Morning Brew: Toronto council to be more diverse, furious George rages about roads, TTC shortlist for open fare system, man goes to trial for pushing teens in front of subway, off-peak rates to be lowered, the Bloodmobile makes its rounds
The makeup of Toronto's councillors may be a bit more diverse following this year's election. At present four women and nine minorities are represented on council. But this year's Toronto's motto, "Diversity Our Strength," hints at a possible shift. As many older councilors step down, their positions are being contested by a diverse set of candidates with ideas for improving the city, or at the very least, their ward.
Furious George is raging about road construction delays. Smitherman has promised to include a clause in construction contracts that will fine contractors if they delay road projects. The money would not go to the city but to affected businesses. Good idea or bad idea?
Among the shortlist for the TTC's open-fare system is Cubic. The San Diago-based company is responsible for smart card systems such as London's Oyster and will be providing an electronic fare system for Sydney's transit authority as well. Oddly missing from the shortlist are Canadian companies. A few contenders are LG, Visa, and a subsidiary of Visa. Should a Canadian company step forward to take on the project?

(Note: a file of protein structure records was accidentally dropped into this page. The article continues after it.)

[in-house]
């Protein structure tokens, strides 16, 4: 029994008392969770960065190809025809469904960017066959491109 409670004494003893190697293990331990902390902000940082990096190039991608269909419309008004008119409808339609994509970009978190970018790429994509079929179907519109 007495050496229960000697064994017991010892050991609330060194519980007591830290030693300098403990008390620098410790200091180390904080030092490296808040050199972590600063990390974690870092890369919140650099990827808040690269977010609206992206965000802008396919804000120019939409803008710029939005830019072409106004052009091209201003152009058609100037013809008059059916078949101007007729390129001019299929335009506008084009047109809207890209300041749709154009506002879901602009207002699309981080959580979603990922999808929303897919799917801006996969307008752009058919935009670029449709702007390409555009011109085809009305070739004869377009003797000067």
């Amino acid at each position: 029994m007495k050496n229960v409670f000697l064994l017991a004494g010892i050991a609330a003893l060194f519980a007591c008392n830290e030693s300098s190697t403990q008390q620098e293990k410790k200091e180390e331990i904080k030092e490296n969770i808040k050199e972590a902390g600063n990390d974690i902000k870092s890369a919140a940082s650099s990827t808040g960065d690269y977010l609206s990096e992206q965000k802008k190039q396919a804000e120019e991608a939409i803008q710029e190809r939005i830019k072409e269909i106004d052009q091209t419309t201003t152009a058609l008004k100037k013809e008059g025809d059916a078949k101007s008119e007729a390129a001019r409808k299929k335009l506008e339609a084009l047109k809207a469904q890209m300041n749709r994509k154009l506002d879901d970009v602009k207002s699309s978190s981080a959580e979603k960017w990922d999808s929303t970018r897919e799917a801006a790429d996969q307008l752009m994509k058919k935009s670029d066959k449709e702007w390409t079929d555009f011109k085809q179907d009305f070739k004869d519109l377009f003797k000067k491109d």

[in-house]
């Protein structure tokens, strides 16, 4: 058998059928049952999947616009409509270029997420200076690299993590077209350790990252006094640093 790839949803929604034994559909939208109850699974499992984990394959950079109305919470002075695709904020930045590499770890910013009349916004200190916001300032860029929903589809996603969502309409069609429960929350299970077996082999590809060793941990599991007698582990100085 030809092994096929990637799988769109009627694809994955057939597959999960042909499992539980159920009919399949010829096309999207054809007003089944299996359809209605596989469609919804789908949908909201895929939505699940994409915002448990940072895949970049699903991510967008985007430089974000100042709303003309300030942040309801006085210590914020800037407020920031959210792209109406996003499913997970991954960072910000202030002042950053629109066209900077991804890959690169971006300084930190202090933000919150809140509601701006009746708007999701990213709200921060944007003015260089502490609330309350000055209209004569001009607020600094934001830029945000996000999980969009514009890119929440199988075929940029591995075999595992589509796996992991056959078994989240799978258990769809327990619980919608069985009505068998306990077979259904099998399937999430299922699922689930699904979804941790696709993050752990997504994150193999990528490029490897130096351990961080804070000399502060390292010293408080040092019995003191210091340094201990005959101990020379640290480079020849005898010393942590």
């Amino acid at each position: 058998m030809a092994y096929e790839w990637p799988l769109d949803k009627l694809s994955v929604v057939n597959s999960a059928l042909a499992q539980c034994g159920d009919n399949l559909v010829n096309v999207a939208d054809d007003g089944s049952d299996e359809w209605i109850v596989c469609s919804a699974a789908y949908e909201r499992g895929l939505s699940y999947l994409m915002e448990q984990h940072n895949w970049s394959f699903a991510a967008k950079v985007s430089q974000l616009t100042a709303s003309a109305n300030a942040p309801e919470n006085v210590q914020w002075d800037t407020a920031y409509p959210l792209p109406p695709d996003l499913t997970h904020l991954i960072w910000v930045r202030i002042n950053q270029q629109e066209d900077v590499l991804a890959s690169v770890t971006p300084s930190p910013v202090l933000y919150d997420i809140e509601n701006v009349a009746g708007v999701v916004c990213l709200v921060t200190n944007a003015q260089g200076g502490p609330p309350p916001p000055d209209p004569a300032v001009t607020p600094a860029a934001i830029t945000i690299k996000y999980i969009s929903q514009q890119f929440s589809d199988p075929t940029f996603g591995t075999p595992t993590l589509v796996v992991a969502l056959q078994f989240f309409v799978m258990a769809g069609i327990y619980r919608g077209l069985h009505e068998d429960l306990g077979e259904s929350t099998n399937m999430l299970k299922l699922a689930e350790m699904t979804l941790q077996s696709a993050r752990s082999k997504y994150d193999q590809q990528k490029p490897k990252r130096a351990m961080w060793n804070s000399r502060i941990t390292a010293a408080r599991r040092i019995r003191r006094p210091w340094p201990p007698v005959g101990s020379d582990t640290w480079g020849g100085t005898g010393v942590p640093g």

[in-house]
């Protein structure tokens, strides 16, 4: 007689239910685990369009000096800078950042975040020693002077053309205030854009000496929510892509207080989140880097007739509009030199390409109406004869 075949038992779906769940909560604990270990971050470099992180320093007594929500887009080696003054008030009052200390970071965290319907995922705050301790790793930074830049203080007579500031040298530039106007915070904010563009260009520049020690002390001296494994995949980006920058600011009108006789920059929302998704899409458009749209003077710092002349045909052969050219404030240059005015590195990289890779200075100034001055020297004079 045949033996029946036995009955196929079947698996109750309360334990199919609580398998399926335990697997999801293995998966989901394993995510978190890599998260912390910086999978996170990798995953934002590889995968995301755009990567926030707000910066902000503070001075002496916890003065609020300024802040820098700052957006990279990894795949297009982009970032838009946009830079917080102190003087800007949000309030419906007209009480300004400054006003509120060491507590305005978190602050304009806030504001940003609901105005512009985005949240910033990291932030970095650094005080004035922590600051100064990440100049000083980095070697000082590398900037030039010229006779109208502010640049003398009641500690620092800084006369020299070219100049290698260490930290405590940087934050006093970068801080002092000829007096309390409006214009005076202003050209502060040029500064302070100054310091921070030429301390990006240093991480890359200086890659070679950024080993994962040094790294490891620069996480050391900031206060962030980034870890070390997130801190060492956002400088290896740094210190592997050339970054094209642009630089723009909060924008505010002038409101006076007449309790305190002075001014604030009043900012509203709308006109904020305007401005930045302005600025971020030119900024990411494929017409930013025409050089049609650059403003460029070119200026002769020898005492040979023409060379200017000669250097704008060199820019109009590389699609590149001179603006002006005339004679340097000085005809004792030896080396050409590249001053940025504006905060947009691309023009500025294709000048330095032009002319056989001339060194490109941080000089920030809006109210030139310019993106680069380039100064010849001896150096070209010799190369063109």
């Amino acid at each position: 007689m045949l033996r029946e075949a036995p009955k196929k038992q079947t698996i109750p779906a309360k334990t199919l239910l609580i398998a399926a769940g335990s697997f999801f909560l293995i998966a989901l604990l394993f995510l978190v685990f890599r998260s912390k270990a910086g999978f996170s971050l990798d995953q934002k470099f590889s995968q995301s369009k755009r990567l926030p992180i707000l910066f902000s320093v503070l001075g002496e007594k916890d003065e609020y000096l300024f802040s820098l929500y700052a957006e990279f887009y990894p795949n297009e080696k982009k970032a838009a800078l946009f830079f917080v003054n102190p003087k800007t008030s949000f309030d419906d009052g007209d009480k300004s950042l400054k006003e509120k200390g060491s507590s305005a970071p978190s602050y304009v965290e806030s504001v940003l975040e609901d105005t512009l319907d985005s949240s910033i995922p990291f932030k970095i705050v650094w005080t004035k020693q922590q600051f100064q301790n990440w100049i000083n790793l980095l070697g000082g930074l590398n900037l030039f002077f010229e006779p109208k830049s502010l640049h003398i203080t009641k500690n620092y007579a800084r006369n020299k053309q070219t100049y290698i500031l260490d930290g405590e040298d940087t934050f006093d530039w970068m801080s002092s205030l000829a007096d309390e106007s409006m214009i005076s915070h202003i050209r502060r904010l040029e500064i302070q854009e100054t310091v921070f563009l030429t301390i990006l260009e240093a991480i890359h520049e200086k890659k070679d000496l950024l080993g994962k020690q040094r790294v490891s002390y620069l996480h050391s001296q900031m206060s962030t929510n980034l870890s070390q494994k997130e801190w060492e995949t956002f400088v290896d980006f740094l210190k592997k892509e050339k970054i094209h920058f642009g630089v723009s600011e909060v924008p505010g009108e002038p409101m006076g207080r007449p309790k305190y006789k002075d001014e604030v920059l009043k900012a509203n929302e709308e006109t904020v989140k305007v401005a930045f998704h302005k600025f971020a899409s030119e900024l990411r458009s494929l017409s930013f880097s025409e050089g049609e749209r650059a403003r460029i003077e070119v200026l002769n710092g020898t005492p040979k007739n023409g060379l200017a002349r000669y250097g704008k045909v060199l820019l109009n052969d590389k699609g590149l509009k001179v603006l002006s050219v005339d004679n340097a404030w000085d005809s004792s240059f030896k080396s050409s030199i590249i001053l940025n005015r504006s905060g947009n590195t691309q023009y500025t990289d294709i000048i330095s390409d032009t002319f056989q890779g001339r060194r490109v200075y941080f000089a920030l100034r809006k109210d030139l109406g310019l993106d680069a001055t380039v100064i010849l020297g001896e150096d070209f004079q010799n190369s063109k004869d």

Adenir De Oliveiro will face trial for attempted murder after he allegedly tried to push three teens into the path of an oncoming subway train on Friday the 13th in February. Although all three boys survived, one teen had two toes amputated. De Oliveiro will undergo a psychiatric evaluation and has been ordered to receive his medication throughout the trial.
The McGuinty government is seeking to reevaluate off-peak rates for energy. The incentive for time-of-use pricing hasn't been effective in convincing ratepayers in altering their schedule to take advantage of the cuts. McGuinty alleges this is because the rate of off-peak hours is simply not low enough. The NDP opposition believes that the money spent on time-of-use meters would have been better spent on retrofitting homes with energy-saving devices.
The Bloodmobile, Canada's first blood donor clinic on wheels parked at Front and John yesterday in hopes of raising awareness and collecting blood for Canadian Blood Services. Toronto Hospitals use at least 50,000 more units of blood each year than is donated by citizens. In hope of becoming self-sufficient, Canadian Blood Services is on a blitz. The Bloodmobile will hopefully reach those who are pressed for time in the downtown core, but would still like to donate. Look for it at Yonge and Eglington today from 11:30 to 2:30.
Photo by tapesonthefloor in the blogTO Flickr pool.
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